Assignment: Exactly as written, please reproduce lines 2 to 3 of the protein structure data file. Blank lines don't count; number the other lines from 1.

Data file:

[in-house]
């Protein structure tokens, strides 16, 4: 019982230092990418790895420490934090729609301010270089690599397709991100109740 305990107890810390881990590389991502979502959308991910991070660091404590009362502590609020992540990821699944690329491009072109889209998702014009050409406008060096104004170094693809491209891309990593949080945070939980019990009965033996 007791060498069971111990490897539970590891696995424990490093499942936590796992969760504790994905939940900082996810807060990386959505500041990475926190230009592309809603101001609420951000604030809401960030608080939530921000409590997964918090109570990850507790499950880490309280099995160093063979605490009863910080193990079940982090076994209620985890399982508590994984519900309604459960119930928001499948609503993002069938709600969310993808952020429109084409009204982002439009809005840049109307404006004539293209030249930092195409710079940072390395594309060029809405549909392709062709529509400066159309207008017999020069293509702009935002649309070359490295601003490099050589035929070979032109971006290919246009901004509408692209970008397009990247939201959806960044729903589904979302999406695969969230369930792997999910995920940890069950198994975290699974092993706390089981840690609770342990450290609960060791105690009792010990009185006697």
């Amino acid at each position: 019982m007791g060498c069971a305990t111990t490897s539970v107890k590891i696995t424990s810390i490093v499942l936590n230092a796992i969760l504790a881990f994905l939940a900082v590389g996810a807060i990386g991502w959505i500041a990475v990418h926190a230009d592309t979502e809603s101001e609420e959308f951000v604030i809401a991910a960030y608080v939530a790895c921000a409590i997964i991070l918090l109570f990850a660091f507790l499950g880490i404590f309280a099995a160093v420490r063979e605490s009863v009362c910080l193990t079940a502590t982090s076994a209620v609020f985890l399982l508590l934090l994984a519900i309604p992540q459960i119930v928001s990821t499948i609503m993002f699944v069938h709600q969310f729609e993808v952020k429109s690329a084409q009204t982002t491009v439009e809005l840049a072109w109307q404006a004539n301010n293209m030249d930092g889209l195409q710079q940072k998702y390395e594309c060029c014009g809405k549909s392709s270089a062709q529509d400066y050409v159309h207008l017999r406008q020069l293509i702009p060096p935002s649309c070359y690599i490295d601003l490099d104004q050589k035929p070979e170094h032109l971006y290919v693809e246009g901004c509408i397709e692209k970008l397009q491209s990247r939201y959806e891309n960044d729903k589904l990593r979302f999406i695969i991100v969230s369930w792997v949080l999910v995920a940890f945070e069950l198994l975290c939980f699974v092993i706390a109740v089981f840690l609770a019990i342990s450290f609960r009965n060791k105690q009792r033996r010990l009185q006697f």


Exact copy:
């Protein structure tokens, strides 16, 4: 019982230092990418790895420490934090729609301010270089690599397709991100109740 305990107890810390881990590389991502979502959308991910991070660091404590009362502590609020992540990821699944690329491009072109889209998702014009050409406008060096104004170094693809491209891309990593949080945070939980019990009965033996 007791060498069971111990490897539970590891696995424990490093499942936590796992969760504790994905939940900082996810807060990386959505500041990475926190230009592309809603101001609420951000604030809401960030608080939530921000409590997964918090109570990850507790499950880490309280099995160093063979605490009863910080193990079940982090076994209620985890399982508590994984519900309604459960119930928001499948609503993002069938709600969310993808952020429109084409009204982002439009809005840049109307404006004539293209030249930092195409710079940072390395594309060029809405549909392709062709529509400066159309207008017999020069293509702009935002649309070359490295601003490099050589035929070979032109971006290919246009901004509408692209970008397009990247939201959806960044729903589904979302999406695969969230369930792997999910995920940890069950198994975290699974092993706390089981840690609770342990450290609960060791105690009792010990009185006697």
């Amino acid at each position: 019982m007791g060498c069971a305990t111990t490897s539970v107890k590891i696995t424990s810390i490093v499942l936590n230092a796992i969760l504790a881990f994905l939940a900082v590389g996810a807060i990386g991502w959505i500041a990475v990418h926190a230009d592309t979502e809603s101001e609420e959308f951000v604030i809401a991910a960030y608080v939530a790895c921000a409590i997964i991070l918090l109570f990850a660091f507790l499950g880490i404590f309280a099995a160093v420490r063979e605490s009863v009362c910080l193990t079940a502590t982090s076994a209620v609020f985890l399982l508590l934090l994984a519900i309604p992540q459960i119930v928001s990821t499948i609503m993002f699944v069938h709600q969310f729609e993808v952020k429109s690329a084409q009204t982002t491009v439009e809005l840049a072109w109307q404006a004539n301010n293209m030249d930092g889209l195409q710079q940072k998702y390395e594309c060029c014009g809405k549909s392709s270089a062709q529509d400066y050409v159309h207008l017999r406008q020069l293509i702009p060096p935002s649309c070359y690599i490295d601003l490099d104004q050589k035929p070979e170094h032109l971006y290919v693809e246009g901004c509408i397709e692209k970008l397009q491209s990247r939201y959806e891309n960044d729903k589904l990593r979302f999406i695969i991100v969230s369930w792997v949080l999910v995920a940890f945070e069950l198994l975290c939980f699974v092993i706390a109740v089981f840690l609770a019990i342990s450290f609960r009965n060791k105690q009792r033996r010990l009185q006697f």